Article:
The comedy of man survives the tragedy of man. — G. K. Chesterton

Kaffir Wars

1818 to 1852
Kaffirs — versus — Boers and British

Gaika-Ndlambe War — 1818      Grahamstown Massacre and Aftermath — 1834     

Introduction

The native tribes that inhabited the area first settled by the Dutch at Cape Town were Hottentots, who lived near the coast. At first the Dutch settlement was very small, and served only as a rest-station for the Dutch East India Company. As the colony grew however, the natives began to resent the new residents, and a few minor wars were fought. Eventually however, the Hottentots surrendered much of their land to the settlers, whom they realized they could not drive away by force of arms.

Far more threatening to the settlers were the Kaffir tribes, who lived north of the Cape, and in much greater numbers than the Hottentots. The more the colony grew, the further into contested regions their large farms spread. The Dutch manner of dealing with the Kaffirs was to drive them out of a particularly territory, and then build forts to protect themselves from raids by the natives. They did not make treaties with the Kaffir tribes, but rather drove them out by force of arms, and in some cases, massacred or enslaved them. This was brutal, but was not untypical of the manner in which warring Kaffir tribes often dealt with each other.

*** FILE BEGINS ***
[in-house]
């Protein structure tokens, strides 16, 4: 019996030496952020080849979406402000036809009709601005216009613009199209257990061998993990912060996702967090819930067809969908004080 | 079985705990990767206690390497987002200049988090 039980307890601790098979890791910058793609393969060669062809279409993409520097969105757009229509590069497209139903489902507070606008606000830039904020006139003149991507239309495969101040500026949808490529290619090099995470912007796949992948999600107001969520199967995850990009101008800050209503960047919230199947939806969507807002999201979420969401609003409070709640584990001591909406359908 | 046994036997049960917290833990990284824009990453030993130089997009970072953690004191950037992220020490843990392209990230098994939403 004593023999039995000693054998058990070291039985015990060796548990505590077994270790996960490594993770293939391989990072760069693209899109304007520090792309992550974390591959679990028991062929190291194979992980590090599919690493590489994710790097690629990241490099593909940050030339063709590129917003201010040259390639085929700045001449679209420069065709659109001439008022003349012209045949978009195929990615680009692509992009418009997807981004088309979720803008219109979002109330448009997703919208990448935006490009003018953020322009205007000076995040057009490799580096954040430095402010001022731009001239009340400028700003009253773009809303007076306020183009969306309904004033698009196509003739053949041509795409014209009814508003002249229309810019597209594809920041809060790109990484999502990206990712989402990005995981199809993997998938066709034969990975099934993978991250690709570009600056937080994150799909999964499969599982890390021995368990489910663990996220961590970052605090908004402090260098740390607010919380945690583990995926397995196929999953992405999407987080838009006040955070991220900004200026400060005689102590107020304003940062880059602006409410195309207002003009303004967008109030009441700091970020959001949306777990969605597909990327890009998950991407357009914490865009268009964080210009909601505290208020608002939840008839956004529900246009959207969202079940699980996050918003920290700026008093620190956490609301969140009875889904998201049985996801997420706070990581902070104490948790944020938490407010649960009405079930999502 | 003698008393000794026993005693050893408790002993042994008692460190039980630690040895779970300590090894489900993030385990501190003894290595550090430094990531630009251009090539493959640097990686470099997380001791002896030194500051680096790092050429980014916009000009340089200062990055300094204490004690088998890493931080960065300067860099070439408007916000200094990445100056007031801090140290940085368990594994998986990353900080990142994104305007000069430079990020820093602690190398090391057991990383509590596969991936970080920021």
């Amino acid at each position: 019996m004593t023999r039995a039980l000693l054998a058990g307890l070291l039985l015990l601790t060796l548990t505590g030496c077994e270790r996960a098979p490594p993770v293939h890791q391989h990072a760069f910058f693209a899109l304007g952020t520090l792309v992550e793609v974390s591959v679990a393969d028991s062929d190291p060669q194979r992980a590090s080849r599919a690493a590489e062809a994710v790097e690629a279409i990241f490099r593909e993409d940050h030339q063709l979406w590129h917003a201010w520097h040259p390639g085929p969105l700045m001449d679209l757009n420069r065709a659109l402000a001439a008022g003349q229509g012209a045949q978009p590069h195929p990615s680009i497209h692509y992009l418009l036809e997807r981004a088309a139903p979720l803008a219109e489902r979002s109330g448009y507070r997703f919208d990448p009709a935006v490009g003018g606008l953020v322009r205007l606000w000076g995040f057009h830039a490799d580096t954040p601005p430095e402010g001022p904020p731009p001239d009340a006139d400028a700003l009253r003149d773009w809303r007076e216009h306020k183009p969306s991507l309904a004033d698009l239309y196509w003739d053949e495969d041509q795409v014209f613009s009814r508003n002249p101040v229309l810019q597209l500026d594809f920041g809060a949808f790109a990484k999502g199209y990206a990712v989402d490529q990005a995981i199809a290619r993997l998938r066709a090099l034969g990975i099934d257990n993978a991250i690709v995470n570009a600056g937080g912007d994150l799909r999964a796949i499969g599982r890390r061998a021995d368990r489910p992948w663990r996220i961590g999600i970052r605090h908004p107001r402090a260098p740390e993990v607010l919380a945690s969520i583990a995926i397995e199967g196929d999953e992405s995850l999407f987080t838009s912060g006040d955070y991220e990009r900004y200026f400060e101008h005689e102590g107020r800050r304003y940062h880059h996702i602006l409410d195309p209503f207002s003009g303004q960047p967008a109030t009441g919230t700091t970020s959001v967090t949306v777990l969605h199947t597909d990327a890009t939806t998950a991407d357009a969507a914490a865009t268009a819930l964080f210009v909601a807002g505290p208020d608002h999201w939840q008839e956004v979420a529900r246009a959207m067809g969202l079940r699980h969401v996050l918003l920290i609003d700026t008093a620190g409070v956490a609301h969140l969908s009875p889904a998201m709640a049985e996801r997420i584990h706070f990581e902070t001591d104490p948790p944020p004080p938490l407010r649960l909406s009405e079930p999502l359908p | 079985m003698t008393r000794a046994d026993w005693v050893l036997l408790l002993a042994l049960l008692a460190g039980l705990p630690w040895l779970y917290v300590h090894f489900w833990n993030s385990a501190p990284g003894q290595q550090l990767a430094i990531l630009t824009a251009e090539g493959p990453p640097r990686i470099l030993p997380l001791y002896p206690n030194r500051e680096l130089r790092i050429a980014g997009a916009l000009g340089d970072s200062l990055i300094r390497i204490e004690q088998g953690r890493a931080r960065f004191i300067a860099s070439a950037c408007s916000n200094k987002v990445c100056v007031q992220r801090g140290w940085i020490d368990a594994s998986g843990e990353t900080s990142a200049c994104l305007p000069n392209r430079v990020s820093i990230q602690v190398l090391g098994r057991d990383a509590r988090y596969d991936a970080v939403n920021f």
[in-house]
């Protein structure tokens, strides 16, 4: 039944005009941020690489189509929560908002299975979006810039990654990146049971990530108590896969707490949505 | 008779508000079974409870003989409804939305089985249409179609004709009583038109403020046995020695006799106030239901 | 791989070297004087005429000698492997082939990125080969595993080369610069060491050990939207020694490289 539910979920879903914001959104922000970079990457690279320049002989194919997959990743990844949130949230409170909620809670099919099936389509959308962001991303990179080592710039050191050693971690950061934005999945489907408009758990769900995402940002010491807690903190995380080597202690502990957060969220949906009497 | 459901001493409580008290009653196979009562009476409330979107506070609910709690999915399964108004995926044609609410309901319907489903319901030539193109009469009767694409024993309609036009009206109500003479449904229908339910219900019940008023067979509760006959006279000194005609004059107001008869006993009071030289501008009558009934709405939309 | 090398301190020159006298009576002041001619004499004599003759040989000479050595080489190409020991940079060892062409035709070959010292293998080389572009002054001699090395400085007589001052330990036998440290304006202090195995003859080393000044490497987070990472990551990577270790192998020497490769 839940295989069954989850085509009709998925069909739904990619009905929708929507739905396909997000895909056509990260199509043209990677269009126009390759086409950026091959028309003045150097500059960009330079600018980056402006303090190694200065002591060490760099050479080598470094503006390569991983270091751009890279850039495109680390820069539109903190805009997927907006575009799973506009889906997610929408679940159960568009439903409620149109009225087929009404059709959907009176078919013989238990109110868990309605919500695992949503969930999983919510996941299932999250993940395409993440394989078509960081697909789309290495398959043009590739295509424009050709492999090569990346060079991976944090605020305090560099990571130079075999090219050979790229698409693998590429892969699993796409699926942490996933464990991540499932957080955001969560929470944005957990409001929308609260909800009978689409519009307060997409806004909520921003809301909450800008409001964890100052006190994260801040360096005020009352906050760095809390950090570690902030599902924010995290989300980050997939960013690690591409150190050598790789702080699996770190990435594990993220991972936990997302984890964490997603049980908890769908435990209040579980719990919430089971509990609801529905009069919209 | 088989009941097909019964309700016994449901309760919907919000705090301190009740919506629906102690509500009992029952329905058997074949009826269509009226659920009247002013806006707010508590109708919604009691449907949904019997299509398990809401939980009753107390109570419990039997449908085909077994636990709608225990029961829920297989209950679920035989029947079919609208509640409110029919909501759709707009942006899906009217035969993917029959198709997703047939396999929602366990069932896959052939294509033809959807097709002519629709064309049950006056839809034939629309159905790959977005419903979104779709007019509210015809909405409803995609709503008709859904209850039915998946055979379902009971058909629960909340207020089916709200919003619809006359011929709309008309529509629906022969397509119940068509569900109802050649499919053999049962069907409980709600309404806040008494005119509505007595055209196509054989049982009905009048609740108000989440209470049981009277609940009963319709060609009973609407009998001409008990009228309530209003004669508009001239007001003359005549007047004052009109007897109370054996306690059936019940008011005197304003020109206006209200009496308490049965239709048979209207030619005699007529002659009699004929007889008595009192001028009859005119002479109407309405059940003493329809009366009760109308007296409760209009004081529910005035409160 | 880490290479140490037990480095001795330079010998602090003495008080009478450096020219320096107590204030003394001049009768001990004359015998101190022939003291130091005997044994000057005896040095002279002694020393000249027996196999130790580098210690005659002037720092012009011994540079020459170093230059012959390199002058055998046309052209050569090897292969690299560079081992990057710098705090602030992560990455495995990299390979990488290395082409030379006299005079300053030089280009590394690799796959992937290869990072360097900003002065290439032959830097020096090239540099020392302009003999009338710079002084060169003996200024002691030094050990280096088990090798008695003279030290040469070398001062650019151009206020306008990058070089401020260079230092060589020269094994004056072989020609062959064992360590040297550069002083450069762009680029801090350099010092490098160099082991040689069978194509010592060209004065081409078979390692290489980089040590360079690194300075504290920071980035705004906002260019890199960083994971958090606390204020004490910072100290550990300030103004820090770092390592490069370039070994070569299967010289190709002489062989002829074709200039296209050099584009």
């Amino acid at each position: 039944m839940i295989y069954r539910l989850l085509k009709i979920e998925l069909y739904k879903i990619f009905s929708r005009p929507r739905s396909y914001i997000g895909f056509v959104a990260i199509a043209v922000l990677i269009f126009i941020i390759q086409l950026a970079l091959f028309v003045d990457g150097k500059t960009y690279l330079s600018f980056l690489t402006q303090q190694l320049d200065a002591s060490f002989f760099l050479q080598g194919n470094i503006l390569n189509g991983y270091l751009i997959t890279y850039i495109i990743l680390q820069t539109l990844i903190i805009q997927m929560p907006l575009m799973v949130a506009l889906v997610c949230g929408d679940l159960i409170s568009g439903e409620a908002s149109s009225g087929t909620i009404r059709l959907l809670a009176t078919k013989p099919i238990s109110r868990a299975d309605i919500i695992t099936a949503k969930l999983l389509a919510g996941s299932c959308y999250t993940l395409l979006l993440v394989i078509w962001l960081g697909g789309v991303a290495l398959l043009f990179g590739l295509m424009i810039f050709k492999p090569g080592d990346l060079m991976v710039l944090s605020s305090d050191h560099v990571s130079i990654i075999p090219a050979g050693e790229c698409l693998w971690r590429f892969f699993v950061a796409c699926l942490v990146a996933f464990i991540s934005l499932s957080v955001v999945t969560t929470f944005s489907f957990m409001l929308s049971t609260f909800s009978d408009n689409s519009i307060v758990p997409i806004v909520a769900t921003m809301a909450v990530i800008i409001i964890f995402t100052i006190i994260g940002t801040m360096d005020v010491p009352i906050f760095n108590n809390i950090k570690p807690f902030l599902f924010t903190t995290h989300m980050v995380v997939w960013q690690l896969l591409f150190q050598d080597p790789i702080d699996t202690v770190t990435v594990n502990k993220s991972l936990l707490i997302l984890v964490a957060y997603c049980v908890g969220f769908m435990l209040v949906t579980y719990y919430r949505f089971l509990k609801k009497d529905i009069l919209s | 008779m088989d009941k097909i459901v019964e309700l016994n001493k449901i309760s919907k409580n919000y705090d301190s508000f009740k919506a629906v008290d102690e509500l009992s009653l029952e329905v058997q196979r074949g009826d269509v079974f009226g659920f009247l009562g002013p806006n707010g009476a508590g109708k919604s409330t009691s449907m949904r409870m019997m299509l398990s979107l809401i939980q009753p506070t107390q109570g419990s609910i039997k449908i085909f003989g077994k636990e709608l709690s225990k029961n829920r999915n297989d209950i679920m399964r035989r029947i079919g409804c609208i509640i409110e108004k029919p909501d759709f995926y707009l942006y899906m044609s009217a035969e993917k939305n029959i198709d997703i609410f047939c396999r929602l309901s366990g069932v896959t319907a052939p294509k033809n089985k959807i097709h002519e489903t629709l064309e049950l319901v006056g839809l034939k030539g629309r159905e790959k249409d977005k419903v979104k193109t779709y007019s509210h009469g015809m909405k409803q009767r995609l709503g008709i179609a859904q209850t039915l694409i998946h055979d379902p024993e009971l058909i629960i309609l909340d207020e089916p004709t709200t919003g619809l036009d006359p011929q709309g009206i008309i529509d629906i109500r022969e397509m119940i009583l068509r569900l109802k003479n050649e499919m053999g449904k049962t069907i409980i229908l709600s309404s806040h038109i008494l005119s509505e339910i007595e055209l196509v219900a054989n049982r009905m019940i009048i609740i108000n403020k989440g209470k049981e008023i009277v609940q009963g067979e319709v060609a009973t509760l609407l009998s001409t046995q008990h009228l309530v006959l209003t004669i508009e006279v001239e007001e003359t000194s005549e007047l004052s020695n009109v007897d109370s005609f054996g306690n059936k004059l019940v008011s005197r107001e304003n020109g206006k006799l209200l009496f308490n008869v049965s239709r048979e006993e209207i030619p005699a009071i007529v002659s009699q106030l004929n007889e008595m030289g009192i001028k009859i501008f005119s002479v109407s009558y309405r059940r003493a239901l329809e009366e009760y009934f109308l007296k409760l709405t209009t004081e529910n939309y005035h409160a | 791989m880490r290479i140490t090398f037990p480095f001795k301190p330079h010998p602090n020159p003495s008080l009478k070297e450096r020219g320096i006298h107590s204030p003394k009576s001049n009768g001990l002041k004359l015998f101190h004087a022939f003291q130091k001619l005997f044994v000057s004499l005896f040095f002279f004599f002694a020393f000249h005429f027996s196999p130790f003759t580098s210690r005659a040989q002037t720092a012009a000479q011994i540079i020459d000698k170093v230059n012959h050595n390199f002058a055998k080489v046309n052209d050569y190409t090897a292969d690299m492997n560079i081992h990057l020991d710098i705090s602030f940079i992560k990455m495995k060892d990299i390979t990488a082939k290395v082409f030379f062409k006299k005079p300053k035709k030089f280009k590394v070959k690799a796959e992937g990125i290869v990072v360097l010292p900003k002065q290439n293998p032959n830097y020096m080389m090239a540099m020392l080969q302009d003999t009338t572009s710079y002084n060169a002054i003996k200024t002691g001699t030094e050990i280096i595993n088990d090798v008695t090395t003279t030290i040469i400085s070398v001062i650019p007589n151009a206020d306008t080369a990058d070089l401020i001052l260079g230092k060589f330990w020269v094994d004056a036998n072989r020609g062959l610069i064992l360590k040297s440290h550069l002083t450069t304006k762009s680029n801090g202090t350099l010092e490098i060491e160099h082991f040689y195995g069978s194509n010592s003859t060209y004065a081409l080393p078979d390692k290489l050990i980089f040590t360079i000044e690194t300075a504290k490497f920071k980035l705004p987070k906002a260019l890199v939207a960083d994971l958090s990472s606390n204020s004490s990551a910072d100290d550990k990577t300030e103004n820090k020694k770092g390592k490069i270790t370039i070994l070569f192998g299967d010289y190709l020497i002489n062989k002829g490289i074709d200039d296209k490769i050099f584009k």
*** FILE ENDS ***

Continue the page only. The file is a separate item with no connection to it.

Gaika-Ndlambe War : 1818

kaffirs
BARRETO FIGHTS THE KAFIRS
When the British took over the Cape Colony in the early 19th century however, their model of imperial government considerably different from that of the Dutch. The British tried to make alliances and treaties with the native tribes, as they had done with many of the clans in India, with the intention of eventually getting the natives to acknowledge the British as overlords. Their first effort to involve themselves with the affairs of the natives, ended rather badly however. The British took the side of a Chief named Gaika, who had been friendly to the British, against his enemy Ndlambe. British soldiers were sent to aid Gaika and many villages of Ndlambe were over-run. Unfortunately, Gaika began to massacre his enemies mercilessly, and the British retreated, unwilling to participate in such slaughter. When Ndlambe saw the British desert, his forces quickly overwhelmed Gaika. He then united all of the Kaffir tribes against the British and for the first time, a tribe of Kaffirs over-ran the northernmost towns of the Cape Town province. In Grahamstown, 300 burghers held of a force of over 9000 natives at bay. The British then helped drive the Kaffirs further away from the Cape Town settlements, and tried to establish a 'buffer zone' where neither whites nor Kaffirs would settle.



DateBattle Summary
1818  
Battle of Amalinde   Ndlambi victory
Fought 1818 between the Gaikas and the forces of Ndlambi, in which the former were utterly routed.
  


Commander
Short Biography
Makana Kaffir witchdoctor who ordered the killing of all of the Kaffir cattle and induced a famine.
Gaika Kaffir chief, who allied himself with the British.
Ndlambi Kaffir chief who led raids into burgher territory, and led the uprising against the British.


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Story Links
Book Links
Kafir Wars  in  South Africa  by  Ian D. Colvin
Great Witch Doctor  in  Our Empire Story  by  H. E. Marshall


Grahamstown Massacre and Aftermath : 1834